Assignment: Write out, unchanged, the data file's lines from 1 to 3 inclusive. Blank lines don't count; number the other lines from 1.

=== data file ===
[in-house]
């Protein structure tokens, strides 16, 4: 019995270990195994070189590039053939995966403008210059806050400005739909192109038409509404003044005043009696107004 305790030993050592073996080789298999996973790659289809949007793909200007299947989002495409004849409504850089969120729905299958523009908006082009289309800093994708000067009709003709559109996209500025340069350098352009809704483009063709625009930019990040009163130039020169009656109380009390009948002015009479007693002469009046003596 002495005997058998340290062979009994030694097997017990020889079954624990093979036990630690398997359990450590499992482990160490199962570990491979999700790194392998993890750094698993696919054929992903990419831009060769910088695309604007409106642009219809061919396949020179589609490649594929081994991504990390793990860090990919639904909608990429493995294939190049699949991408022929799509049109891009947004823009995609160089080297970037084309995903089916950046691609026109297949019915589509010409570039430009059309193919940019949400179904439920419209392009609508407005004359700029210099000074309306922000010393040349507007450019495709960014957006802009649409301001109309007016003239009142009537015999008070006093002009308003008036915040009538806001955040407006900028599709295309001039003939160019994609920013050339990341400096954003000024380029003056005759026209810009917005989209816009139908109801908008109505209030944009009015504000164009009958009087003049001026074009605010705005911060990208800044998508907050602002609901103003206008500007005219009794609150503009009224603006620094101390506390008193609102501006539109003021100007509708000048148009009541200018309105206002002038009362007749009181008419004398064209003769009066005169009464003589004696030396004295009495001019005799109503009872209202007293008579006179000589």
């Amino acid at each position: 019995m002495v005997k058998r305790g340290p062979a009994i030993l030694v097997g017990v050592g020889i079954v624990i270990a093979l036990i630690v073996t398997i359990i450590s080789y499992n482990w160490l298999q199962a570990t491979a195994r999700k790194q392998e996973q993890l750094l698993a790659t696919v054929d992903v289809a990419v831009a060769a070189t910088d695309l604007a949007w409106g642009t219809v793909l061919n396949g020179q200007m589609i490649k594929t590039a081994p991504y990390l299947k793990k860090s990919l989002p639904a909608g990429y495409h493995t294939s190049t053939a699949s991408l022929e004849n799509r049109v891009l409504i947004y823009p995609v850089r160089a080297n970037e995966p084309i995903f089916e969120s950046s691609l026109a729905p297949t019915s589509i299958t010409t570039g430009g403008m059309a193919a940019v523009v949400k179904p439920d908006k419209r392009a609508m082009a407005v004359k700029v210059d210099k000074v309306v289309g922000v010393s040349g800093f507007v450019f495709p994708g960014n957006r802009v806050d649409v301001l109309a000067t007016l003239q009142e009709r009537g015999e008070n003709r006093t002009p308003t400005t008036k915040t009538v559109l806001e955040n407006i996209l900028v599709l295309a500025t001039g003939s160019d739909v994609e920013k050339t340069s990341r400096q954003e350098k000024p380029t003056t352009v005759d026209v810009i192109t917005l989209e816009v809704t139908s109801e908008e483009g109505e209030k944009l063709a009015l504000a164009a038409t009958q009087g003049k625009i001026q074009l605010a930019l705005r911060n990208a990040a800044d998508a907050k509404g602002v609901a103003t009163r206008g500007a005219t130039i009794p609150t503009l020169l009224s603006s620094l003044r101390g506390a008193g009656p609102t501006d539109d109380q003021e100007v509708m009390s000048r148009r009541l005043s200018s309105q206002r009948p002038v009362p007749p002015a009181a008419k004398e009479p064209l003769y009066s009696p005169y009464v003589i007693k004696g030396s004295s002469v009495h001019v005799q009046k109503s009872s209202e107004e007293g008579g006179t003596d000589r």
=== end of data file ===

[in-house]
């Protein structure tokens, strides 16, 4: 019995270990195994070189590039053939995966403008210059806050400005739909192109038409509404003044005043009696107004 305790030993050592073996080789298999996973790659289809949007793909200007299947989002495409004849409504850089969120729905299958523009908006082009289309800093994708000067009709003709559109996209500025340069350098352009809704483009063709625009930019990040009163130039020169009656109380009390009948002015009479007693002469009046003596 002495005997058998340290062979009994030694097997017990020889079954624990093979036990630690398997359990450590499992482990160490199962570990491979999700790194392998993890750094698993696919054929992903990419831009060769910088695309604007409106642009219809061919396949020179589609490649594929081994991504990390793990860090990919639904909608990429493995294939190049699949991408022929799509049109891009947004823009995609160089080297970037084309995903089916950046691609026109297949019915589509010409570039430009059309193919940019949400179904439920419209392009609508407005004359700029210099000074309306922000010393040349507007450019495709960014957006802009649409301001109309007016003239009142009537015999008070006093002009308003008036915040009538806001955040407006900028599709295309001039003939160019994609920013050339990341400096954003000024380029003056005759026209810009917005989209816009139908109801908008109505209030944009009015504000164009009958009087003049001026074009605010705005911060990208800044998508907050602002609901103003206008500007005219009794609150503009009224603006620094101390506390008193609102501006539109003021100007509708000048148009009541200018309105206002002038009362007749009181008419004398064209003769009066005169009464003589004696030396004295009495001019005799109503009872209202007293008579006179000589």
């Amino acid at each position: 019995m002495v005997k058998r305790g340290p062979a009994i030993l030694v097997g017990v050592g020889i079954v624990i270990a093979l036990i630690v073996t398997i359990i450590s080789y499992n482990w160490l298999q199962a570990t491979a195994r999700k790194q392998e996973q993890l750094l698993a790659t696919v054929d992903v289809a990419v831009a060769a070189t910088d695309l604007a949007w409106g642009t219809v793909l061919n396949g020179q200007m589609i490649k594929t590039a081994p991504y990390l299947k793990k860090s990919l989002p639904a909608g990429y495409h493995t294939s190049t053939a699949s991408l022929e004849n799509r049109v891009l409504i947004y823009p995609v850089r160089a080297n970037e995966p084309i995903f089916e969120s950046s691609l026109a729905p297949t019915s589509i299958t010409t570039g430009g403008m059309a193919a940019v523009v949400k179904p439920d908006k419209r392009a609508m082009a407005v004359k700029v210059d210099k000074v309306v289309g922000v010393s040349g800093f507007v450019f495709p994708g960014n957006r802009v806050d649409v301001l109309a000067t007016l003239q009142e009709r009537g015999e008070n003709r006093t002009p308003t400005t008036k915040t009538v559109l806001e955040n407006i996209l900028v599709l295309a500025t001039g003939s160019d739909v994609e920013k050339t340069s990341r400096q954003e350098k000024p380029t003056t352009v005759d026209v810009i192109t917005l989209e816009v809704t139908s109801e908008e483009g109505e209030k944009l063709a009015l504000a164009a038409t009958q009087g003049k625009i001026q074009l605010a930019l705005r911060n990208a990040a800044d998508a907050k509404g602002v609901a103003t009163r206008g500007a005219t130039i009794p609150t503009l020169l009224s603006s620094l003044r101390g506390a008193g009656p609102t501006d539109d109380q003021e100007v509708m009390s000048r148009r009541l005043s200018s309105q206002r009948p002038v009362p007749p002015a009181a008419k004398e009479p064209l003769y009066s009696p005169y009464v003589i007693k004696g030396s004295s002469v009495h001019v005799q009046k109503s009872s209202e107004e007293g008579g006179t003596d000589r």